• Use bullet points rather than paragraphs. Writing out your experience in a list has the double benefit of using fewer words and making it easier for employers to read.
  • Lead with strong action verbs and follow with an accomplishment rather than a task. Employers are interested in what you’ve achieved, not just what you’ve done. What’s the difference between an accomplishment and a task? Here are a few examples.

Task: Analysed marketing campaign performance
Accomplishment: Reported on ROI of marketing campaigns, improving campaign efficiency by 20%.

Task: Took patient vitals and updated charts
Accomplishment: Performed routine clinical procedures while ensuring patient comfort and updating charts via an EMR system.

  • Add quantifiable results whenever possible. This helps employers better understand your contributions. For example, an operations manager might write, “Identified and implemented supply chain improvements which decreased fulfilment costs by 17%.” Not every bullet point on your resume will have a quantifiable result. For everything you include, however, ask yourself if there is an applicable number that can help potential employers see your achievements clearly.
  • Include more details about your most recent jobs and fewer details from roles you held earlier in your career. Employers are most likely to be interested in your current accomplishments.
  • If you can, fill employment gaps with other experiences such as education or freelance work. If you worked on personal projects or as a freelancer, you can put “Self-employed” where you would otherwise list an employer. The same guidelines about how to write out your accomplishments apply here, too.

What to include in the education section

These days, it’s common for education to be listed at the end of your resume. Exceptions to this may be if you’re applying for jobs that require specific certifications (as in the healthcare industry, for example) or if you are a recent graduate.

In the education section of your resume, list all of the relevant degrees or certifications that make you qualified for this job. If you have attained a degree, list your degree type and field of study followed by the name of your educational institution and the city and state. You don’t need to include your grade or rank especially if it’s under first class. Unless you’re a recent graduate, you don’t need to list your graduation date. For example:

B.A. in History
Christ University, Bengaluru, Karnataka

A.A.S. in Cardiac Sonography
Lady Hardinge Medical College, New Delhi

If you have multiple degrees, list your highest level of education first.

If you are currently in a programme of study, you can list the degree you’re pursuing and your expected graduation date. If you’re still in school and applying for internships, potential employers may want to know your GPA. For example:

B.S. in Computer Science, degree anticipated May 2020
Balaji Institute of Commerce and Science, Trichy, Tamil Nadu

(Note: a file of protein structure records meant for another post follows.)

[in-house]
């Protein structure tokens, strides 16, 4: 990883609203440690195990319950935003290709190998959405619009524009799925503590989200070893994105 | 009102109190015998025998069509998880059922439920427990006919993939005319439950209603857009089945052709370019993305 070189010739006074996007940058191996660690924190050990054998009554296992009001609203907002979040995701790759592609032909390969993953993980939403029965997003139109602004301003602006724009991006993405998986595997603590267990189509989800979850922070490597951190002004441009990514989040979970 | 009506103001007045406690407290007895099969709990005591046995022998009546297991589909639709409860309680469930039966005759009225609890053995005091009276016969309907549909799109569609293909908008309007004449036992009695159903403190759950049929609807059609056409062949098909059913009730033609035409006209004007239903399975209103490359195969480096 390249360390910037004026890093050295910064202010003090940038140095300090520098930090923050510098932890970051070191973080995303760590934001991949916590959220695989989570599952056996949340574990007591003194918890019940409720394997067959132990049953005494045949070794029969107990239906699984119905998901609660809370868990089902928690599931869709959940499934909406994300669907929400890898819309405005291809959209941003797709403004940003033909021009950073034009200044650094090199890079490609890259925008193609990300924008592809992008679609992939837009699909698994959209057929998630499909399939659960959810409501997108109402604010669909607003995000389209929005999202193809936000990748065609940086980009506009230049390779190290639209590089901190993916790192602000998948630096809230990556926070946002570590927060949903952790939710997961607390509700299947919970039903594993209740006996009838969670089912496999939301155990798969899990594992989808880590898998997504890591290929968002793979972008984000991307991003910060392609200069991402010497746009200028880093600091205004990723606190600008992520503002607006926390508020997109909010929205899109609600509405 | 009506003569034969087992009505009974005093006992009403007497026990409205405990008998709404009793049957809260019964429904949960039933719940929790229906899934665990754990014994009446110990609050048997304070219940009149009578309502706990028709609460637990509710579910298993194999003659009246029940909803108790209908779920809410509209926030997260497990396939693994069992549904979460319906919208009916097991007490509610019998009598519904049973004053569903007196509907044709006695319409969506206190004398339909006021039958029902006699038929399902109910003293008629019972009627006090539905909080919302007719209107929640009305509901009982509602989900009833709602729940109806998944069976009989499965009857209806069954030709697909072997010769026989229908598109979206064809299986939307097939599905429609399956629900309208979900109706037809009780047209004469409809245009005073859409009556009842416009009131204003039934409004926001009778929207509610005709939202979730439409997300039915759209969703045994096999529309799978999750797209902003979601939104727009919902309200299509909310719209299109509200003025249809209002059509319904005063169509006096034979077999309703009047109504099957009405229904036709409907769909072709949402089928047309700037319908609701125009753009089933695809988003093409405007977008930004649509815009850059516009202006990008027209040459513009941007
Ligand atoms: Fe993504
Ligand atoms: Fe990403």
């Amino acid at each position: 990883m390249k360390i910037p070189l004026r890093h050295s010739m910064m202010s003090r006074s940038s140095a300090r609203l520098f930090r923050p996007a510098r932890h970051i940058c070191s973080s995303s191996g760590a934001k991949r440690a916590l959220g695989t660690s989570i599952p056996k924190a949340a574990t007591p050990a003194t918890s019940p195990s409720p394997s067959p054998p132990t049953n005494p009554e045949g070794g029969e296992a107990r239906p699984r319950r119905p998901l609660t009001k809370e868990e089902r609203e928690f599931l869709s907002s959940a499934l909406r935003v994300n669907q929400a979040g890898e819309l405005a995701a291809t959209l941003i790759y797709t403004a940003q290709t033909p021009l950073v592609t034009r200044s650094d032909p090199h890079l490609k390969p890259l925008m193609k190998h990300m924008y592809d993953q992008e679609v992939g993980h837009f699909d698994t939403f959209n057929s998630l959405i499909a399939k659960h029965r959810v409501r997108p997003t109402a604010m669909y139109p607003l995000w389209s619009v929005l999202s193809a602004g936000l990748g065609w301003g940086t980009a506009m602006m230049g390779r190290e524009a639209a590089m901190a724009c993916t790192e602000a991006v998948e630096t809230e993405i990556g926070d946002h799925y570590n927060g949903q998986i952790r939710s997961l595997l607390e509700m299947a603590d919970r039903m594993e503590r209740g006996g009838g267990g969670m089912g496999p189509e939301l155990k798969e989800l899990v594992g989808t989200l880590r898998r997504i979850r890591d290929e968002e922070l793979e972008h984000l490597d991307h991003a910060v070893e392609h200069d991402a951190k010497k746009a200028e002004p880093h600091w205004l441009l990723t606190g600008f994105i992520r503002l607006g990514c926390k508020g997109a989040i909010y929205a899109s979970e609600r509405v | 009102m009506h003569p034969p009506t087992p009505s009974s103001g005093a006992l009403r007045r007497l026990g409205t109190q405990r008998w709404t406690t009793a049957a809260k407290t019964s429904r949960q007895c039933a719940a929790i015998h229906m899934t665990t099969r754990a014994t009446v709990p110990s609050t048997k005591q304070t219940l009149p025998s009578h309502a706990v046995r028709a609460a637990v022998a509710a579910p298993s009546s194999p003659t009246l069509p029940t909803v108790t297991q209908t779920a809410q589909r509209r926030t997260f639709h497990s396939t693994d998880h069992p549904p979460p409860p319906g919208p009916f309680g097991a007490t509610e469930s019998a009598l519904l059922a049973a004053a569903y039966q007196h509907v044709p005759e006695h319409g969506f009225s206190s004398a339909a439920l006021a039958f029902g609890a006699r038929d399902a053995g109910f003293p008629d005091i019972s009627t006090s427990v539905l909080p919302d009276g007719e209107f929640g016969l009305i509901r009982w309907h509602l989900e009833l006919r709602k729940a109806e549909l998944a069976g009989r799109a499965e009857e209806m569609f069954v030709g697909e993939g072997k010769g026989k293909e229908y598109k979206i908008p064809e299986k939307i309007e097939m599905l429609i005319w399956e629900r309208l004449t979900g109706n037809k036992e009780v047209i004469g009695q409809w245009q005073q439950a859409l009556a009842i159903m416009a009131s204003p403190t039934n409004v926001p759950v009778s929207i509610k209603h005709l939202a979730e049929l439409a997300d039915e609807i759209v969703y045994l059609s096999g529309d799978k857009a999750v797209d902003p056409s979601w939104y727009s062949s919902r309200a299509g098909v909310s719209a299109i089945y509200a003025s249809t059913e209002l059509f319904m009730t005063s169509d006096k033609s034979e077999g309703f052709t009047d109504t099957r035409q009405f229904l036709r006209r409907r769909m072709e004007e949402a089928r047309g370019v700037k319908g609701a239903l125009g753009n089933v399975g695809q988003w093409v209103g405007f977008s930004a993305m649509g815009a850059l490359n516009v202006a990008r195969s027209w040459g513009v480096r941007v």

First Class/First Division

What to include in your skills section

In your skills section, you want to list the professional skills you have that make you qualified for the jobs you’re applying for. Employers will indicate the skill sets they are looking for in their job descriptions. Look closely at the posting and if you have the required skills, be sure to list them.

In general, there are two types of skills: soft skills and hard skills. Soft skills include things like interpersonal communication, organisation or attention to detail. Hard skills are more often tied to specific tools, software or knowledge (speaking a foreign language, for example). Hard skills will vary by industry or job type while soft skills tend to be more universal.

You can list your skills in a single paragraph with each skill separated by a comma. Start with the skills you’re most proficient in. You may choose to call out your levels of mastery. For example:

Advanced in Excel, Quickbooks, ProSystems. Some familiarity with SAP and Checkpoint.

Pro-tip: If you’re applying for a job where a specific skill is often taken for granted, don’t list it. For many jobs, one example is Microsoft Office. Instead, focus on proficiencies within that skill. For instance, instead of listing “Microsoft Office”, you could list “Macros, pivot tables and vlookups” if you know how to do these things in Excel.

Proofreading your resume

After taking the time to write a great resume, you don’t want typos and spelling mistakes to get in the way of submitting a winning application. Reread your resume from top to bottom and then from bottom to top, correcting mistakes as you find them. It’s also a good idea to ask a friend or family member to read it for you—they will look at it with fresh eyes and may find mistakes more readily.

Once you’ve proofread your resume, you’ll be ready to apply for jobs. You can use Indeed Resume to apply for jobs quickly. If you like, you can also set your Indeed Resume to public so employers can reach out to you about relevant job opportunities.